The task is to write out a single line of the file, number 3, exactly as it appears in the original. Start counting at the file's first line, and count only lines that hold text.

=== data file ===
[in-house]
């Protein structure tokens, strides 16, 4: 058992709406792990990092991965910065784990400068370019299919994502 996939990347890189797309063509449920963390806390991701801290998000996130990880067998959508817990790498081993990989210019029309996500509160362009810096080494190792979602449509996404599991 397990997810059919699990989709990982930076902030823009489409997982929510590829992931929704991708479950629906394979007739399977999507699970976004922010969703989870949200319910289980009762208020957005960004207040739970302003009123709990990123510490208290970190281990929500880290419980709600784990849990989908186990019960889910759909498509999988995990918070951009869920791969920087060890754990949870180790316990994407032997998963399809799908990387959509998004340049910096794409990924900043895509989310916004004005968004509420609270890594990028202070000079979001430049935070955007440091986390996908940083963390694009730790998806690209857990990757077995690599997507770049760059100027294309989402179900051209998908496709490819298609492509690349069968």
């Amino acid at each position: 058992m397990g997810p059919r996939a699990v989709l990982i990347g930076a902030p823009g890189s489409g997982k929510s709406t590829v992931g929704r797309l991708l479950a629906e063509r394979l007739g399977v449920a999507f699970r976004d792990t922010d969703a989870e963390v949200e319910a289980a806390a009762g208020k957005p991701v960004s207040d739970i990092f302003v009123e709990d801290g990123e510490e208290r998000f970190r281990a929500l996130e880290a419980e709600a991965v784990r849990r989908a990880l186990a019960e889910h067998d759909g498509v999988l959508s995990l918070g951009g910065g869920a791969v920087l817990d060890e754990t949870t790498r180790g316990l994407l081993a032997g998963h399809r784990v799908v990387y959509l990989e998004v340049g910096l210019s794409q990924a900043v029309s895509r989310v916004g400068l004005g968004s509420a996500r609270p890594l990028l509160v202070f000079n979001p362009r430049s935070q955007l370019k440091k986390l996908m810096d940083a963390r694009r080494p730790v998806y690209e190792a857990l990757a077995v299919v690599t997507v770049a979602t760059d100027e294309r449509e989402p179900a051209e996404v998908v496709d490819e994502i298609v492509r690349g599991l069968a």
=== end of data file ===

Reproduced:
């Amino acid at each position: 058992m397990g997810p059919r996939a699990v989709l990982i990347g930076a902030p823009g890189s489409g997982k929510s709406t590829v992931g929704r797309l991708l479950a629906e063509r394979l007739g399977v449920a999507f699970r976004d792990t922010d969703a989870e963390v949200e319910a289980a806390a009762g208020k957005p991701v960004s207040d739970i990092f302003v009123e709990d801290g990123e510490e208290r998000f970190r281990a929500l996130e880290a419980e709600a991965v784990r849990r989908a990880l186990a019960e889910h067998d759909g498509v999988l959508s995990l918070g951009g910065g869920a791969v920087l817990d060890e754990t949870t790498r180790g316990l994407l081993a032997g998963h399809r784990v799908v990387y959509l990989e998004v340049g910096l210019s794409q990924a900043v029309s895509r989310v916004g400068l004005g968004s509420a996500r609270p890594l990028l509160v202070f000079n979001p362009r430049s935070q955007l370019k440091k986390l996908m810096d940083a963390r694009r080494p730790v998806y690209e190792a857990l990757a077995v299919v690599t997507v770049a979602t760059d100027e294309r449509e989402p179900a051209e996404v998908v496709d490819e994502i298609v492509r690349g599991l069968a």